2015 Wyoming Water Development Bills
By Harry LaBonde, Director, Wyoming Water Development Office
The Wyoming Water Development Commission (WWDC) and Select Water Committee (SWC) have completed their work on three bills that will be considered by the 2015 Legislature. This year’s slate of bills includes the Omnibus Water Bill; Planning, Omnibus Water Bill; Construction and Water Development; Amendments Bill.
The recommended appropriation contained in these three bills totals $65,952,963. This is significantly higher than recent years and reflects an increased number of projects, as well as several large rehabilitation projects in Water Development Account II (WDA II). Additionally, three dams and reservoir projects are being advanced to the design and permitting phase which results in larger expenditures.
Here is a rundown of the three bills.
The Omnibus Water Bill – Planning, Senate File (SF) 55, contains 29 projects with a total value of $19,346,302. The distribution among the three water development accounts is as follows:
Water Development Account I (WDA I) New Development – $5,899,302
Water Development Account II (WDA II) Rehabilitation – $597,000
Water Development Account III (WDA III) Dams and Reservoirs – $12,850,000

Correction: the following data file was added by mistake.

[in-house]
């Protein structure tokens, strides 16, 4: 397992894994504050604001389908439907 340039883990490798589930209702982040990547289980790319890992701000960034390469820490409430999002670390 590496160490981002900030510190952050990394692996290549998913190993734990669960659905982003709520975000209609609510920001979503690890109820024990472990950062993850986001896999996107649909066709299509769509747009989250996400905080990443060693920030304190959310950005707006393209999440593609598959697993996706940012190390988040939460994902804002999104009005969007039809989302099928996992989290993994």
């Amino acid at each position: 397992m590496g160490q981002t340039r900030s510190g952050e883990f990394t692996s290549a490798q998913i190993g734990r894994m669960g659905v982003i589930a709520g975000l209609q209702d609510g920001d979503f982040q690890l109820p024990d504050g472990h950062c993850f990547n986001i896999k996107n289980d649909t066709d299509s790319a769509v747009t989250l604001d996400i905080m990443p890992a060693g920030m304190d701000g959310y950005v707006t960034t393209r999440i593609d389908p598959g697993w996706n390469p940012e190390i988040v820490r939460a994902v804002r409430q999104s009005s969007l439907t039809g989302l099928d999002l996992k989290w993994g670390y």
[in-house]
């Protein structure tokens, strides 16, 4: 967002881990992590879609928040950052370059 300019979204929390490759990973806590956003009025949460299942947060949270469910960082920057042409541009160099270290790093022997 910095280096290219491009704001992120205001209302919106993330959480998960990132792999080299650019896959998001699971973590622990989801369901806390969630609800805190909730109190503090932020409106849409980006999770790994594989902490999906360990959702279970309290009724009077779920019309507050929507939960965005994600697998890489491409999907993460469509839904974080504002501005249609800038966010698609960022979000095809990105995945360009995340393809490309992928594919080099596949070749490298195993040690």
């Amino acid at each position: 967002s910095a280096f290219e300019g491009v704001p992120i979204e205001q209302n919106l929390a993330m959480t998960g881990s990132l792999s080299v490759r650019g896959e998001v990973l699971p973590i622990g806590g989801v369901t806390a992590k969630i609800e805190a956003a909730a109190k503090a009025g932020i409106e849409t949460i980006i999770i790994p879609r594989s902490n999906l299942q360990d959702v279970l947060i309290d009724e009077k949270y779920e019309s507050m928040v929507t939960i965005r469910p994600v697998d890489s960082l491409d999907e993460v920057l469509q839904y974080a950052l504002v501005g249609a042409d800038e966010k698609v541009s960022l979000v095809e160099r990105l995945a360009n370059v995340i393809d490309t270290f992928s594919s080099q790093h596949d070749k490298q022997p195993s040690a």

In WDA I the Planning Bill includes four new watershed studies for the Bear River, Middle North Platte River, Upper Laramie River and Upper Snake River drainages. These watershed studies are important because they address water related problems on a watershed basis and seek to identify solutions. The solutions can come in the form of potential water storage projects to resolve supply shortages or entry into the WWDC’s small water project program, which funds small scale projects to assist in best management practices in the watershed.
The Planning Bill for WDA III contains funding for three new water storage projects, Greybull Valley Irrigation District Storage Enlargement, Meeks Cabin Dam Enlargement and New Fork Lake Dam Enlargement. All three of these projects are proposed to begin feasibility studies, and the Meeks Cabin project is the result of the Blacks Fork Watershed Study that was funded in 2013.
Also contained in the Planning Bill (WDA III) are three dam and reservoir projects that are moving to the design and permitting phase. This is the critical and most difficult phase of a reservoir project in which we seek the required federal permits and complete the requisite National Environmental Policy Act (NEPA) process. It means that the WWDC believes that these projects have a documented purpose and need and are feasible to construct. The projects are Big Sandy Enlargement, Nowood River Storage – Alkali Creek and Shell Valley Storage – Leavitt Reservoir.
In the Omnibus Water Bill – Construction, House Bill (HB) 70, there are 29 new projects and 14 project amendments totaling $46,106,661. The funding distribution between the three water development accounts is as follows:
Water Development Account I (WDA I) New Development – $26,403,870
Water Development Account II (WDA II) Rehabilitation – $14,074,791
Water Development Account III (WDA III) Dams and Reservoirs – $5,628,000